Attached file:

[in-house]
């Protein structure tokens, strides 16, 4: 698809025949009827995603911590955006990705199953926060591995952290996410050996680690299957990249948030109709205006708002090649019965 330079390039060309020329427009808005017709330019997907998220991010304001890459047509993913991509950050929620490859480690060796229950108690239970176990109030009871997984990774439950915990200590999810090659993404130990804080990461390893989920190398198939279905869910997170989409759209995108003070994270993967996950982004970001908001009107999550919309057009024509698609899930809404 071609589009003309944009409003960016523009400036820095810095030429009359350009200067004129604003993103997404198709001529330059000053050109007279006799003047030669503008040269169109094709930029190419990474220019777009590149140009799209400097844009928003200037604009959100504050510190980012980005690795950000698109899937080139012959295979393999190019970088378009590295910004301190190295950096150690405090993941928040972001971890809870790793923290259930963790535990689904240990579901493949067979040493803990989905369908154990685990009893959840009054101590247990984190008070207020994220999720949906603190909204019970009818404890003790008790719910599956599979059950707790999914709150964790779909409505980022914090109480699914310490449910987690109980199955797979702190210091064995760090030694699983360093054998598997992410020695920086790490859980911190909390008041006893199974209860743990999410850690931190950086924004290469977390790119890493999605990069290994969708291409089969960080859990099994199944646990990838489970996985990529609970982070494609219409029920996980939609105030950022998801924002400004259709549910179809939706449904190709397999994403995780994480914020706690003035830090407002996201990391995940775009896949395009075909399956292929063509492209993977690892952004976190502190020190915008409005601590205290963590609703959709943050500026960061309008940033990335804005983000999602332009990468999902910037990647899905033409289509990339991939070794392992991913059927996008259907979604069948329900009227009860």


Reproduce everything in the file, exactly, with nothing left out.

[in-house]
């Protein structure tokens, strides 16, 4: 698809025949009827995603911590955006990705199953926060591995952290996410050996680690299957990249948030109709205006708002090649019965 330079390039060309020329427009808005017709330019997907998220991010304001890459047509993913991509950050929620490859480690060796229950108690239970176990109030009871997984990774439950915990200590999810090659993404130990804080990461390893989920190398198939279905869910997170989409759209995108003070994270993967996950982004970001908001009107999550919309057009024509698609899930809404 071609589009003309944009409003960016523009400036820095810095030429009359350009200067004129604003993103997404198709001529330059000053050109007279006799003047030669503008040269169109094709930029190419990474220019777009590149140009799209400097844009928003200037604009959100504050510190980012980005690795950000698109899937080139012959295979393999190019970088378009590295910004301190190295950096150690405090993941928040972001971890809870790793923290259930963790535990689904240990579901493949067979040493803990989905369908154990685990009893959840009054101590247990984190008070207020994220999720949906603190909204019970009818404890003790008790719910599956599979059950707790999914709150964790779909409505980022914090109480699914310490449910987690109980199955797979702190210091064995760090030694699983360093054998598997992410020695920086790490859980911190909390008041006893199974209860743990999410850690931190950086924004290469977390790119890493999605990069290994969708291409089969960080859990099994199944646990990838489970996985990529609970982070494609219409029920996980939609105030950022998801924002400004259709549910179809939706449904190709397999994403995780994480914020706690003035830090407002996201990391995940775009896949395009075909399956292929063509492209993977690892952004976190502190020190915008409005601590205290963590609703959709943050500026960061309008940033990335804005983000999602332009990468999902910037990647899905033409289509990339991939070794392992991913059927996008259907979604069948329900009227009860």